This period is particularly important if the new administration belongs to a different political party than the previous one. In this scenario, it is most likely that the changes in the administrative and legislative domain will be significant and wide-impacting, which is why the current administration might be tempted to preemptively counter them with some last-minute changes in laws and regulations.

Thus, the term of midnight rulemaking came about, suggesting that an administration will try something major in the last moment, in spite of the fact that their term in office is still fully valid. Now, the committee’s letter desires to stop any potential movement in this direction. The chair of the Committee is a Texas Republican Mike Conaway, who asked of CFTC to steer clear of any, as he put it, controversial regulations in the coming months.

For those reading between the lines, this is a clear call to stop any potential easing of restrictive regulation when it comes to bitcoin, especially now when the SegWit appears to be on a solid track to solving the biggest internal problem. Here, a move that embraces BTC on the part of the US might be a game-changer for the entire world, but for the Republicans in this particular Committee, the same should be avoided.

Focus on Current Regulation

Aside from suggesting what not to do, the Committee also had some suggestions on where the agency should focus its attention. The main objective of the final months of the current administration should be in the day-to-day work of enforcement and their role as the providers of market watchdog duties. As well as the previous part of the letter, this also shows a negative sentiment towards bitcoin, in spite of the fact that it is daily used by millions for things like retail, betting online using BTC and many similar and completely safe activities.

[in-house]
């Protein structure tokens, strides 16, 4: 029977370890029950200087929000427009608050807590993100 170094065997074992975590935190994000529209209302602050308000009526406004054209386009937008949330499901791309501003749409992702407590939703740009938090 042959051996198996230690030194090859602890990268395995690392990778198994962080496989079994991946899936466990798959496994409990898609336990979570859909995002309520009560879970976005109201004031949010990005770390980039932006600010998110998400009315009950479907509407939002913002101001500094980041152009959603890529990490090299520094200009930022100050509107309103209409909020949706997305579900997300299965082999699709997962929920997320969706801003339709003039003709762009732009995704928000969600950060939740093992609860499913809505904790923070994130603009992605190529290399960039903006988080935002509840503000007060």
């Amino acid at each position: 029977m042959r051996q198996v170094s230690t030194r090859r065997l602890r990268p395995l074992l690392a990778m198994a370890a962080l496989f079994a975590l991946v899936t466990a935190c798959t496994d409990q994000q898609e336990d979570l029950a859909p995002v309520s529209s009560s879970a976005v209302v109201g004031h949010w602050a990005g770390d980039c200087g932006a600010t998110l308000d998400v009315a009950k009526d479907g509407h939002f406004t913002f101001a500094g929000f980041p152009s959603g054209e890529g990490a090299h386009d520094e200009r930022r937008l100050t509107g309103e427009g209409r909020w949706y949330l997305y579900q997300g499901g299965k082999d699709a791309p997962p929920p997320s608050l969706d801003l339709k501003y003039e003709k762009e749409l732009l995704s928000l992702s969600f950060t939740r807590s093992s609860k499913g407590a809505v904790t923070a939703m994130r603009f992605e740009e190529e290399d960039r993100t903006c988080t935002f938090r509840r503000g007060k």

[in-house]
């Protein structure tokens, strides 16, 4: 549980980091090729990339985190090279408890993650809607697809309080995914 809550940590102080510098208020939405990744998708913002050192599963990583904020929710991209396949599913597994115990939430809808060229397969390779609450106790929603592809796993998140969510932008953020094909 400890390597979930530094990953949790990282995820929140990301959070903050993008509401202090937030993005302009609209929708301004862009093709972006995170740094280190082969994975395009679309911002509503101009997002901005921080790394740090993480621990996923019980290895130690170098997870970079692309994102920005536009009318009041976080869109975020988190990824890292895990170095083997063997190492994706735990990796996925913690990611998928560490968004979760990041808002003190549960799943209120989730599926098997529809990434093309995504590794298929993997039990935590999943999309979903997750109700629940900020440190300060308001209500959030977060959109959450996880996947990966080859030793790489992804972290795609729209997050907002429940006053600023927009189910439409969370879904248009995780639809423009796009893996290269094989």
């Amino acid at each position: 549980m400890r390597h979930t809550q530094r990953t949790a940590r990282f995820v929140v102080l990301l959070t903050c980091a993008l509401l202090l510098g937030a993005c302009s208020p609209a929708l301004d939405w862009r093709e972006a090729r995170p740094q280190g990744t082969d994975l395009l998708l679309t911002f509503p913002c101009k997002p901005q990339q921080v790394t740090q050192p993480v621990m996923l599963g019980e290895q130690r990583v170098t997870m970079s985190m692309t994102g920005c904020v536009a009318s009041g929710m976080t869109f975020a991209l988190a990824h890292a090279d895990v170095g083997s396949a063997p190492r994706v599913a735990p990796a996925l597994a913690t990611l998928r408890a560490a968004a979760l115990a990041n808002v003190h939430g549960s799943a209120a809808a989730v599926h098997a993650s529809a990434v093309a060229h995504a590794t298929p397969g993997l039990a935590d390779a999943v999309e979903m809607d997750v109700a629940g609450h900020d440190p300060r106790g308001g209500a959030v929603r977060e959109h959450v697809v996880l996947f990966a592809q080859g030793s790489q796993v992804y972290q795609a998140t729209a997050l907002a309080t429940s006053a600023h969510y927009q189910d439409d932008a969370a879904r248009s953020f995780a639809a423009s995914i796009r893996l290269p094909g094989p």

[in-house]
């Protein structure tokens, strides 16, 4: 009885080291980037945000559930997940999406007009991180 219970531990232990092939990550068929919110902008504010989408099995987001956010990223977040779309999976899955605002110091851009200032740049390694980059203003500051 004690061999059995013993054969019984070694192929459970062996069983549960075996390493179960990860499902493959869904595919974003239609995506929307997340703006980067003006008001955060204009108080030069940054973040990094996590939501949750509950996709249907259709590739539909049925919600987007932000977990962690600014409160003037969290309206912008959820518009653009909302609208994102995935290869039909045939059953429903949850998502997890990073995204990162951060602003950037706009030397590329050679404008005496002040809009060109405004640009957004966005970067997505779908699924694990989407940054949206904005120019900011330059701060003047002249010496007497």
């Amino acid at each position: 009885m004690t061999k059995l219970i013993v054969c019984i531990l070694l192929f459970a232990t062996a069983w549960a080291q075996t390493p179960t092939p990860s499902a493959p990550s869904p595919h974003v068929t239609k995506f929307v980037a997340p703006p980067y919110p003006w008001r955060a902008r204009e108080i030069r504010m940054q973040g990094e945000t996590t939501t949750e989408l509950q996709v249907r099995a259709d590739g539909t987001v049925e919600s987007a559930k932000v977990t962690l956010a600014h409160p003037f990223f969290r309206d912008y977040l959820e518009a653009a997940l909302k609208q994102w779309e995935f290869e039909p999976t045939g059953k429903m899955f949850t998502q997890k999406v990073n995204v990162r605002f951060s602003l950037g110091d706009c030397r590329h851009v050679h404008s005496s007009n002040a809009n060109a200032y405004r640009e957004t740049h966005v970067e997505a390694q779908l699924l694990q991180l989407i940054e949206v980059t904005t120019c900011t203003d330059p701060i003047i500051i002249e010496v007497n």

Conaway also underlined that the CFTC should make sure that it provides clarity on the levels of regulation associated with digital currencies. In his words, providing this certainty about the government’s position on these would allow the public and investors to be more willing to include themselves in the emerging markets.

This closing sentiment echoes some more liberal voices in the political establishment of the US, which are actively looking for more inclusive stance towards bitcoin. The end of the letter shows that even this particular Congressional Committee realizes that the US should not miss out on the potential of the digital currencies, which like many other online ventures, including eSports and hybrid social networking, for example, can quickly morph from an unknown to global and very lucrative phenomena.

Possibilities for the CFTC

When all is taken into consideration, the letter sent to the CFTC was more a demonstration of power than a real attempt at stopping some last minute process. The Obama administration was not particularly forthcoming to bitcoin or any other digital currencies and there are no active plans to change this before Trump takes office.

While the same will leave bitcoin in a legal framework that defines it in the US as a commodity, it will also mean that there will be no negative impact as well. As more and more data points towards the fact that 2017 might be the boom year for BTC, this type of an environment is not a bad starting position for the upcoming expansion of this digital currency in the US.

Source: CoinDesk